Ukraine does not give up Crimea: “Russia has made it a great military base”

Ukrainian President Volodimir Zelensky. REUTERS/Viacheslav Ratynskyi (VIACHESLAV RATYNSKYI/)

Despite the fact that some ask them “for the sake of peace” to renounce crimeathe Ukrainians insist that they will not accept any solution that does not imply the recovery of this peninsula annexed by Russia in 2014 and that the Kremlin used to attack from closer to the rest of Ukraine.

“Russia has controlled Crimea for almost nine years, and what has it done with it? Make it your big military base,” she told EFE Maria Tomakleader of the Platform for Crimea, who recalls that Moscow continues to use its fleet in the peninsula to reach Ukrainian regions of the entire country with its missiles.


The representative of this initiative launched by the Ukrainian president, Volodimir Zelenskyin 2021 to work internationally for the return of Crimea to the Ukrainian borders, also recalls that this peninsula was key for Russia managed to conquer southern territories such as Kherson at the beginning of this war.

“Accepting the occupation of Crimea is condemning the regions of Zaporizhzhia and Kherson”, explains Tomak, who alludes to the logistical difficulties for Russia to provide supplies to the peninsula without a land corridor that connects it with the Russian Federation or with Russian-occupied Ukrainian territories.


“Russia’s presence in Crimea will always be a danger for Ukraine,” he told EFE Tamila Tasheva, representative of the Ukrainian presidency for Crimea.

Tasheva points out that it was the Russian occupation of Crimea that allowed Russia to conquer or blockade Ukrainian ports on the Black Seathreatening exports of a volume of grain that is vital for the food security of many countries.

Merchant ships, including several subject to the Black Sea grain deal, wait to cross the Bosphorus Strait frebte to the Yenikapi coast in Istanbul, Turkey.  REUTERS/Umit Bektas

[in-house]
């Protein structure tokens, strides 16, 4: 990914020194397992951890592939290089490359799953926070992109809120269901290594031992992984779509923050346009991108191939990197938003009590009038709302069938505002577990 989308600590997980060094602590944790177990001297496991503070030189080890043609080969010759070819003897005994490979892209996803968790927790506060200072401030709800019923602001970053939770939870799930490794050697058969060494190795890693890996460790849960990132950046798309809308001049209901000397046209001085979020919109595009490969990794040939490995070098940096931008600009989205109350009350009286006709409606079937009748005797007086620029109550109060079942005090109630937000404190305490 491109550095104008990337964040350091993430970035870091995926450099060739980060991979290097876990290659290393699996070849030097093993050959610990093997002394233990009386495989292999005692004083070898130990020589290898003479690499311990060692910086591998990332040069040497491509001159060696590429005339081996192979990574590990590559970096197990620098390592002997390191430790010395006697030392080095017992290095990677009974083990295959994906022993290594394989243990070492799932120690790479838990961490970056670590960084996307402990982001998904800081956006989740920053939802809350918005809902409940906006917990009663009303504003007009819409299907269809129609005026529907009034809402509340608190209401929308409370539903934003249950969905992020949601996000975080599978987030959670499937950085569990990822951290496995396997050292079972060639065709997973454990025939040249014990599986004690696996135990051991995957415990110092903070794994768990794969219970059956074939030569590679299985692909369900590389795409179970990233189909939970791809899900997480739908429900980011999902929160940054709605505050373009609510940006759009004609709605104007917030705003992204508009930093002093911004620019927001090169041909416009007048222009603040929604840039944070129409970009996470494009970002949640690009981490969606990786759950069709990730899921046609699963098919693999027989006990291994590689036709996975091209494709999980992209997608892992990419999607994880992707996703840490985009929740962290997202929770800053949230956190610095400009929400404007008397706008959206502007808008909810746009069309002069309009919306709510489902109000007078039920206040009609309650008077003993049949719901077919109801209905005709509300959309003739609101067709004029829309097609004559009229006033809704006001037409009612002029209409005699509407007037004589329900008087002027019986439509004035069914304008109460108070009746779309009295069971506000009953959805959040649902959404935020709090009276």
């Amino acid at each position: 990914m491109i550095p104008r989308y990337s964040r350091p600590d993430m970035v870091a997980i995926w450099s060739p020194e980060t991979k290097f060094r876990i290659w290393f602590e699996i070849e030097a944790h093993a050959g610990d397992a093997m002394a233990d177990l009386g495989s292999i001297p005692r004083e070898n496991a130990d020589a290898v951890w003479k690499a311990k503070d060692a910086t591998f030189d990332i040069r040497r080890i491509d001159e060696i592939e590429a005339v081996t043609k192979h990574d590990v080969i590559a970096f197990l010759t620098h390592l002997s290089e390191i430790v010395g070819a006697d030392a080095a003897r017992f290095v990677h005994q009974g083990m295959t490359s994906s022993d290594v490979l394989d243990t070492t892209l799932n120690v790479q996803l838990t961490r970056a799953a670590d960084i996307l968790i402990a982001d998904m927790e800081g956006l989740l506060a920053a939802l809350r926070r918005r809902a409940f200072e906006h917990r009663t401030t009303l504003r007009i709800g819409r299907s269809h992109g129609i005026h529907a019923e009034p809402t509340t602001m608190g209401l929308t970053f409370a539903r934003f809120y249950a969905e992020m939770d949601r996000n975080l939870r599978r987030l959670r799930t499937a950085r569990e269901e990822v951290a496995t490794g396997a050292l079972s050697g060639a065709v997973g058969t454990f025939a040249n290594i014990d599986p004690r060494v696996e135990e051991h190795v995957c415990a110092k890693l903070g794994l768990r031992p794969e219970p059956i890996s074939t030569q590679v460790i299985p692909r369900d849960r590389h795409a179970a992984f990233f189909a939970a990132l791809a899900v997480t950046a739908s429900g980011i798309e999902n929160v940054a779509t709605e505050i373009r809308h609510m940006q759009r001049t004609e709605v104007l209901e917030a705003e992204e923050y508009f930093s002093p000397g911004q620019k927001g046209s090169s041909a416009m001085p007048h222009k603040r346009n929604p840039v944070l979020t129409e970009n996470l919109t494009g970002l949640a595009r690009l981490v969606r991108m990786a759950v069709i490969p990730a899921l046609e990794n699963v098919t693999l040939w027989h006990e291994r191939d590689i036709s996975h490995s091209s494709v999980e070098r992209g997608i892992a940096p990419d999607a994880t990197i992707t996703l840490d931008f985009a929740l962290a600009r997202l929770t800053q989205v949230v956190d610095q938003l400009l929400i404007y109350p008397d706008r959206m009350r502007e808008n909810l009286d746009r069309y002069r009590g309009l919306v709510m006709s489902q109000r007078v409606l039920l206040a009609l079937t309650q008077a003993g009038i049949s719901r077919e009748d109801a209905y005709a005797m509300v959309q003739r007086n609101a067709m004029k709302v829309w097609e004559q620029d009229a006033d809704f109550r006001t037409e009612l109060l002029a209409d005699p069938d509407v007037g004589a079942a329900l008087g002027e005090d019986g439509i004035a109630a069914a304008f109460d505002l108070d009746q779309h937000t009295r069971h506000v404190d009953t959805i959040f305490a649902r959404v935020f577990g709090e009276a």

Merchant ships, including several subject to the Black Sea grain deal, wait to cross the Bosphorus Strait frebte to the Yenikapi coast in Istanbul, Turkey. REUTERS/Umit Bektas (UMIT BEKTAS/)


Tasheva was born in Uzbekistan into a family of Crimean Tatars deported by Stalinwhich in 1944 sent to Central Asia by force over 230,000 Crimean Tatars to Russify the peninsula.

Tasheva returned to Crimea with the Ukrainian declaration of independence in 1991.

Since the Russian occupation of 2014, he has been working to assist those fighting for human rights, reunification with Ukraine and Tatar identity under Russian occupation, which Kiev says holds more than 180 political prisoners behind bars, 116 of whom are of Tatar origin.


Crimea had more than two million inhabitants before the Russian annexation. About a hundred thousand sought refuge in other parts of Ukraine and Moscow it facilitated the immigration to the peninsula of hundreds of thousands of Russians.

“Russia follows the same strategy everywhere,” says Tomak. “He doesn’t want diversity in Crimea, but rather to clean up so that he doesn’t have more than loyal people who don’t interfere with his concept of Crimea as a military base,” he adds.


If Crimea were not Ukrainian it would be Tatarbut in no case Russian”, says Tasheva about the supposed Russian character that would be conferred by having been part of the Russian and Soviet empires for more than two centuries.

Before the tsarina Katherine conquered it for Russia in 1783, Tasheva explains, Crimea had its own Tatar-ruled state, the Khanate, for more than three centuries. “The Tatars are the indigenous people of Crimea and we cannot leave them without a place to live,” says Tomak.


Western reservations about the Ukrainian goal of recapturing Crimea also affect the military aid Ukraine receives. “So far we have not received weapons that would allow us to liberate Crimea,” says Tomak, referring to the limited range of Western weapons he is receiving. kyiv.

T72 war tanks in Ukraine (EFE)
View of T-72 tanks, in the Crimea a file photograph. EFE/Sergei Ilnitsky (SERGEI ILNITSKY/)

Ukraine has managed to hit Russian military infrastructure and targets on the occupied peninsula, but it has done so with military hardware of its own making. Ukrainian attacks on Crimea continue to cause nervousness in Washington and some European capitals for fear of Russian reprisals.


Another reason invoked by kyiv for ruling out any commitment that does not involve recovering Crimea has to do with the international precedent it would set.

“It would open a real Pandora’s box, because other aggressive states would use it to do the same in other territories if Russia and (Russian President Vladimir) Putin get their way,” says Tomak.

(With information from EFE)

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